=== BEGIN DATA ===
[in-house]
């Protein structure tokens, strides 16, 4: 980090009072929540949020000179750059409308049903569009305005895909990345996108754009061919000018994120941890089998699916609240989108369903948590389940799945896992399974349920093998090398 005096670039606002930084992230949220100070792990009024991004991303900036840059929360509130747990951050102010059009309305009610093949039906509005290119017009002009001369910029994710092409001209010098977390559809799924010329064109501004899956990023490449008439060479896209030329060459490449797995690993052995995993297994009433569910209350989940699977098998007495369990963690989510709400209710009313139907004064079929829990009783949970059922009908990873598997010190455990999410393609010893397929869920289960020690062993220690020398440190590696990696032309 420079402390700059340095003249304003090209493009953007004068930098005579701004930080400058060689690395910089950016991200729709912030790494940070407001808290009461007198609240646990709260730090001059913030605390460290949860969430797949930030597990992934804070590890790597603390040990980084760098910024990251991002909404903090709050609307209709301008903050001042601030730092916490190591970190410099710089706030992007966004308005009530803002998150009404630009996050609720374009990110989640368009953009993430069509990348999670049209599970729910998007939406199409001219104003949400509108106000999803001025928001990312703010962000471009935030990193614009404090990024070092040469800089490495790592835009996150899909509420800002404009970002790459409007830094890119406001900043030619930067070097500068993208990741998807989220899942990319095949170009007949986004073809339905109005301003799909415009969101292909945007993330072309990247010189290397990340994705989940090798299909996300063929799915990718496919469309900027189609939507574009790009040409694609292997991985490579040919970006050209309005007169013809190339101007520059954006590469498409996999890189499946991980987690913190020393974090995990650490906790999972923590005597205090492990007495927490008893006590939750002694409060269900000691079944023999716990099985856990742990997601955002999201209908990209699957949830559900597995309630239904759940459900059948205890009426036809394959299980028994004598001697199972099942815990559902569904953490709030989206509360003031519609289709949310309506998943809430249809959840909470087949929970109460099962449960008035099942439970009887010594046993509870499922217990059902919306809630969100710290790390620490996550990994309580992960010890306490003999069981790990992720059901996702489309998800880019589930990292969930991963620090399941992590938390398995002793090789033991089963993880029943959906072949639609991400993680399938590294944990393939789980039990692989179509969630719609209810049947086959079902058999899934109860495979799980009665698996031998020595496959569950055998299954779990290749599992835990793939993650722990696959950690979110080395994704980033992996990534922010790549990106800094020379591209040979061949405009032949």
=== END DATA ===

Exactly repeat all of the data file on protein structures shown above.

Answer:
[in-house]
């Protein structure tokens, strides 16, 4: 980090009072929540949020000179750059409308049903569009305005895909990345996108754009061919000018994120941890089998699916609240989108369903948590389940799945896992399974349920093998090398 005096670039606002930084992230949220100070792990009024991004991303900036840059929360509130747990951050102010059009309305009610093949039906509005290119017009002009001369910029994710092409001209010098977390559809799924010329064109501004899956990023490449008439060479896209030329060459490449797995690993052995995993297994009433569910209350989940699977098998007495369990963690989510709400209710009313139907004064079929829990009783949970059922009908990873598997010190455990999410393609010893397929869920289960020690062993220690020398440190590696990696032309 420079402390700059340095003249304003090209493009953007004068930098005579701004930080400058060689690395910089950016991200729709912030790494940070407001808290009461007198609240646990709260730090001059913030605390460290949860969430797949930030597990992934804070590890790597603390040990980084760098910024990251991002909404903090709050609307209709301008903050001042601030730092916490190591970190410099710089706030992007966004308005009530803002998150009404630009996050609720374009990110989640368009953009993430069509990348999670049209599970729910998007939406199409001219104003949400509108106000999803001025928001990312703010962000471009935030990193614009404090990024070092040469800089490495790592835009996150899909509420800002404009970002790459409007830094890119406001900043030619930067070097500068993208990741998807989220899942990319095949170009007949986004073809339905109005301003799909415009969101292909945007993330072309990247010189290397990340994705989940090798299909996300063929799915990718496919469309900027189609939507574009790009040409694609292997991985490579040919970006050209309005007169013809190339101007520059954006590469498409996999890189499946991980987690913190020393974090995990650490906790999972923590005597205090492990007495927490008893006590939750002694409060269900000691079944023999716990099985856990742990997601955002999201209908990209699957949830559900597995309630239904759940459900059948205890009426036809394959299980028994004598001697199972099942815990559902569904953490709030989206509360003031519609289709949310309506998943809430249809959840909470087949929970109460099962449960008035099942439970009887010594046993509870499922217990059902919306809630969100710290790390620490996550990994309580992960010890306490003999069981790990992720059901996702489309998800880019589930990292969930991963620090399941992590938390398995002793090789033991089963993880029943959906072949639609991400993680399938590294944990393939789980039990692989179509969630719609209810049947086959079902058999899934109860495979799980009665698996031998020595496959569950055998299954779990290749599992835990793939993650722990696959950690979110080395994704980033992996990534922010790549990106800094020379591209040979061949405009032949």